Customs Brokers Career
prepare customs documentation and ensure that shipments meet all applicable laws to facilitate the import and export of goods. determine and track duties and taxes payable and process payments on behalf of client. sign documents under a power of attorney. represent clients in meetings with customs officials and apply for duty refunds and tariff reclassifications. coordinate transportation and storage of imported goods.
What Job Titles Customs Brokers Might Have
- Corporate Licensed Broker
- Customs Broker
- Customs Compliance Director
- Import Manager
What Customs Brokers Do
- Prepare and process import and export documentation according to customs regulations, laws, or procedures.
- Clear goods through customs and to their destinations for clients.
- Pay, or arrange for payment of, taxes and duties on shipments.
- Calculate duty and tariff payments owed on shipments.
- Request or compile necessary import documentation, such as customs invoices, certificates of origin, and cargo-control documents.
- Classify goods according to tariff coding system.
- Stay abreast of changes in import or export laws or regulations by reading current literature, attending meetings or conferences, or conferring with colleagues.
- Sign documents on behalf of clients, using powers of attorney.
- Advise customers on import and export restrictions, tariff systems, insurance requirements, quotas, or other customs-related matters.
- Post bonds for the products being imported or assist clients in obtaining bonds.
- Quote duty and tax rates on goods to be imported, based on federal tariffs and excise taxes.
- Arrange for transportation, warehousing, or product distribution of imported or exported products.
- Monitor or trace the location of goods.
- Confer with officials in various agencies to facilitate clearance of goods through customs and quarantine.
- Inform importers and exporters of steps to reduce duties and taxes.
- Obtain line releases for frequent shippers of low-risk commodities, high-volume entries, or multiple-container loads.
- Provide advice on transportation options, types of carriers, or shipping routes.
- Contract with freight forwarders for destination services.
- Apply for tariff concessions or for duty drawbacks and other refunds.
- Insure cargo against loss, damage, or pilferage.
What Customs Brokers Should Be Good At
- Written Comprehension - The ability to read and understand information and ideas presented in writing.
- Deductive Reasoning - The ability to apply general rules to specific problems to produce answers that make sense.
- Oral Comprehension - The ability to listen to and understand information and ideas presented through spoken words and sentences.
- Oral Expression - The ability to communicate information and ideas in speaking so others will understand.
- Written Expression - The ability to communicate information and ideas in writing so others will understand.
- Near Vision - The ability to see details at close range (within a few feet of the observer).
- Speech Clarity - The ability to speak clearly so others can understand you.
- Information Ordering - The ability to arrange things or actions in a certain order or pattern according to a specific rule or set of rules (e.g., patterns of numbers, letters, words, pictures, mathematical operations).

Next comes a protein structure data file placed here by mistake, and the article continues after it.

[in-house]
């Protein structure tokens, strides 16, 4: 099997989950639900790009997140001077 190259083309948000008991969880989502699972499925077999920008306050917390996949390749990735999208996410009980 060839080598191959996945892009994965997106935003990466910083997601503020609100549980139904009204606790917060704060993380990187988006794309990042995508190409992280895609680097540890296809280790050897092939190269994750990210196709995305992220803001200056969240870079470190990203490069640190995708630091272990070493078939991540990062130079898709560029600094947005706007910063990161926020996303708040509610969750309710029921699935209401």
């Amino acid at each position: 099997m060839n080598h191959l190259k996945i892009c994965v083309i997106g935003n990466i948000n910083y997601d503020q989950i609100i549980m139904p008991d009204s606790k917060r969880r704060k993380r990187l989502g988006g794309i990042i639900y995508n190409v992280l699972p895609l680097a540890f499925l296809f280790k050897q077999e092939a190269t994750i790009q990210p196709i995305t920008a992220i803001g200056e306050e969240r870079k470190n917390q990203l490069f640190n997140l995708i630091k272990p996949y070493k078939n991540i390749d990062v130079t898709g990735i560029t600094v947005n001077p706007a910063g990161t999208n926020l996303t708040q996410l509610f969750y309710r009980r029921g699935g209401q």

What Customs Brokers Should Be Interested In
- Enterprising - Enterprising occupations frequently involve starting up and carrying out projects. These occupations can involve leading people and making many decisions. Sometimes they require risk taking and often deal with business.
- Conventional - Conventional occupations frequently involve following set procedures and routines. These occupations can include working with data and details more than with ideas. Usually there is a clear line of authority to follow.
What Customs Brokers Need to Learn
- Transportation - Knowledge of principles and methods for moving people or goods by air, rail, sea, or road, including the relative costs and benefits.
- English Language - Knowledge of the structure and content of the English language including the meaning and spelling of words, rules of composition, and grammar.
- Clerical - Knowledge of administrative and clerical procedures and systems such as word processing, managing files and records, stenography and transcription, designing forms, and other office procedures and terminology.
- Law and Government - Knowledge of laws, legal codes, court procedures, precedents, government regulations, executive orders, agency rules, and the democratic political process.
- Customer and Personal Service - Knowledge of principles and processes for providing customer and personal services. This includes customer needs assessment, meeting quality standards for services, and evaluation of customer satisfaction.
- Computers and Electronics - Knowledge of circuit boards, processors, chips, electronic equipment, and computer hardware and software, including applications and programming.
- Administration and Management - Knowledge of business and management principles involved in strategic planning, resource allocation, human resources modeling, leadership technique, production methods, and coordination of people and resources.
- Geography - Knowledge of principles and methods for describing the features of land, sea, and air masses, including their physical characteristics, locations, interrelationships, and distribution of plant, animal, and human life.
- Mathematics - Knowledge of arithmetic, algebra, geometry, calculus, statistics, and their applications.
- Economics and Accounting - Knowledge of economic and accounting principles and practices, the financial markets, banking and the analysis and reporting of financial data.
this page includes information from by the u.s. department of labor, employment and training administration (usdol/eta). used under the license.